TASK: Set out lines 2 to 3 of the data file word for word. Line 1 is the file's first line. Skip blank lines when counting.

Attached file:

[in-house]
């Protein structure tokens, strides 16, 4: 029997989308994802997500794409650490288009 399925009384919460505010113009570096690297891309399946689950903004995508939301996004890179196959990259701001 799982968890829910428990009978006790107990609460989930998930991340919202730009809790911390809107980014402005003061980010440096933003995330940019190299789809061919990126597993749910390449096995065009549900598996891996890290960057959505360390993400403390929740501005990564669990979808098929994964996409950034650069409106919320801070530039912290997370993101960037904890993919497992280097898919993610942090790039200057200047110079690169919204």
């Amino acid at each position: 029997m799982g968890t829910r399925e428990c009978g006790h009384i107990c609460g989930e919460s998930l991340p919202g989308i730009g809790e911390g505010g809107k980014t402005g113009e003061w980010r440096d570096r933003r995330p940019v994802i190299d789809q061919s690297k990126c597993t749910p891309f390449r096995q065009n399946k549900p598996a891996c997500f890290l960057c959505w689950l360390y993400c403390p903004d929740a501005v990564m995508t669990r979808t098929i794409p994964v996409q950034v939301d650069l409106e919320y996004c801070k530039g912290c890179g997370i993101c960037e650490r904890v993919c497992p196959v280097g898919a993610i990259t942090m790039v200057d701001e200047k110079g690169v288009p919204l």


């Protein structure tokens, strides 16, 4: 029997989308994802997500794409650490288009 399925009384919460505010113009570096690297891309399946689950903004995508939301996004890179196959990259701001 799982968890829910428990009978006790107990609460989930998930991340919202730009809790911390809107980014402005003061980010440096933003995330940019190299789809061919990126597993749910390449096995065009549900598996891996890290960057959505360390993400403390929740501005990564669990979808098929994964996409950034650069409106919320801070530039912290997370993101960037904890993919497992280097898919993610942090790039200057200047110079690169919204």
């Amino acid at each position: 029997m799982g968890t829910r399925e428990c009978g006790h009384i107990c609460g989930e919460s998930l991340p919202g989308i730009g809790e911390g505010g809107k980014t402005g113009e003061w980010r440096d570096r933003r995330p940019v994802i190299d789809q061919s690297k990126c597993t749910p891309f390449r096995q065009n399946k549900p598996a891996c997500f890290l960057c959505w689950l360390y993400c403390p903004d929740a501005v990564m995508t669990r979808t098929i794409p994964v996409q950034v939301d650069l409106e919320y996004c801070k530039g912290c890179g997370i993101c960037e650490r904890v993919c497992p196959v280097g898919a993610i990259t942090m790039v200057d701001e200047k110079g690169v288009p919204l």